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Growth in U.S. Oil and Gas Output Slows Down

Growth in U.S. Oil and Gas Output Slows Down

This year's increase in shale…

Southern Co.’s Billion Dollar Nuclear Conundrum

Southern Co. would benefit financially from completing delayed nuclear reactor projects instead of abandoning the $7.4 billion plans, according to a new report by Bloomberg.

CEO Tom Fanning said cancelling the Vogtle project would leave the company with nothing to show for its massive capital investment. A final decision on the future of the project, which would cost $6.3 billion to cancel, is still pending.

The $7.4 billion price tag would become a reality if work continues into March 2023.

“There’s a host of qualitative issues that go into this decision,” Fanning said in an interview this week. The future regulatory environment as well as high natural gas prices could affect the desirability of the planned plant.

A cancelled Vogtle project will trigger cancellation fees in current contracts and challenge American leadership in the international nuclear power game, the CEO said.

“They’ve got the conundrum of having spent billions of dollars,” Glenrock Associates analyst Pail Patterson told Bloomberg over the phone. “That’s why abandonment in the middle of a project usually looks unattractive.”

Southern Co. also recently abandoned a coal-gasification plant project in Mississippi, which countered President Donald Trump’s plans to increase clean coal’s grip on the American energy mix.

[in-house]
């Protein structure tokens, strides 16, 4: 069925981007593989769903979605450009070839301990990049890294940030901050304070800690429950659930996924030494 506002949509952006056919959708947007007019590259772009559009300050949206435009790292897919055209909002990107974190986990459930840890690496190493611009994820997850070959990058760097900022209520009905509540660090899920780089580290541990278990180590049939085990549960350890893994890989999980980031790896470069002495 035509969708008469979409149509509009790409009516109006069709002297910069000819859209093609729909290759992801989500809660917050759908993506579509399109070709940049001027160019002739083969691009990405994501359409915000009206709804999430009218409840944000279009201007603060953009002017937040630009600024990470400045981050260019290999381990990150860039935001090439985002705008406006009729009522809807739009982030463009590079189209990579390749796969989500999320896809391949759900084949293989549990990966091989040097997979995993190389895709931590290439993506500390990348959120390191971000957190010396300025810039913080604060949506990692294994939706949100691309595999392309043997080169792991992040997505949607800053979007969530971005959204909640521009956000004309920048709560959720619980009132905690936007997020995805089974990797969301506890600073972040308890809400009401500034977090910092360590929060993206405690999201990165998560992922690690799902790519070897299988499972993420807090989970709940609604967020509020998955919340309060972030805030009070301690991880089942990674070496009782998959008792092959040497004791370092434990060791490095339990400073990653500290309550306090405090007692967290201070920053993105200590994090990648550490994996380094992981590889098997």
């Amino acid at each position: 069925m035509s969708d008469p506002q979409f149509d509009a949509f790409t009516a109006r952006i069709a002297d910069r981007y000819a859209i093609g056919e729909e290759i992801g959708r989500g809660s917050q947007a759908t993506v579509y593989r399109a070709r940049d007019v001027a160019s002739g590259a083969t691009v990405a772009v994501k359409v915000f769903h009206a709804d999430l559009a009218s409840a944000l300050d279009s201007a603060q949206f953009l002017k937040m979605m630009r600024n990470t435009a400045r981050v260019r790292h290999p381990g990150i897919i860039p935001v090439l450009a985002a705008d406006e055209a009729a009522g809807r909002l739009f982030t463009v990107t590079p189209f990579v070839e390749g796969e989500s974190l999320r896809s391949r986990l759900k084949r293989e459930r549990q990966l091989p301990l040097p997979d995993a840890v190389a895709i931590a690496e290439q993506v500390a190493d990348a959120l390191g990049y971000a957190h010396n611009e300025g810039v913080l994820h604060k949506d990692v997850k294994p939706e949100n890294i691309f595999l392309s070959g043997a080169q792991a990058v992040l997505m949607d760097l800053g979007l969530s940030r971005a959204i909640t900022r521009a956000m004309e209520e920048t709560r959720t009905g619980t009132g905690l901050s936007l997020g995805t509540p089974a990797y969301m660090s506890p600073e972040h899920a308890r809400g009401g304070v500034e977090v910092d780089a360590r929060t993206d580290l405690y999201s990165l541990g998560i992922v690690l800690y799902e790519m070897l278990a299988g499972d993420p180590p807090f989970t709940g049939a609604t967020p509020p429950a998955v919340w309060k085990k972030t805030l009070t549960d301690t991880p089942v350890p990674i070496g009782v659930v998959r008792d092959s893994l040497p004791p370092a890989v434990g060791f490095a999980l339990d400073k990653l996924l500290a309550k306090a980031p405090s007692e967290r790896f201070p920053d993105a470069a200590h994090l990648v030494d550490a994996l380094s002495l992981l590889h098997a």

Related: The Only Way OPEC Can Kill U.S. Shale

In the last 20 years, the U.S. has seen only one new nuclear reactor that is functional, constructed by a government entity – the Tennessee Valley Authority. Further, the Nuclear Regulatory Commission shows that there are only four reactors currently under construction in the entire country. Two would be at the Alvin W. Vogtle station in Georgia, and two at the Virgil C. Summer plant in South Carolina.

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These projects are implementing reactors manufactured by Westinghouse. Construction on all four are currently delayed over three years and are billions over-budget. Westinghouse itself was one of the last private companies to be commissioned for the manufacture of nuclear reactors – before over-budget, inefficient projects such as these pushed them into ruin. So far, Westinghouse remains committed to completing the projects. 

By Zainab Calcuttawala for Oilprice.com

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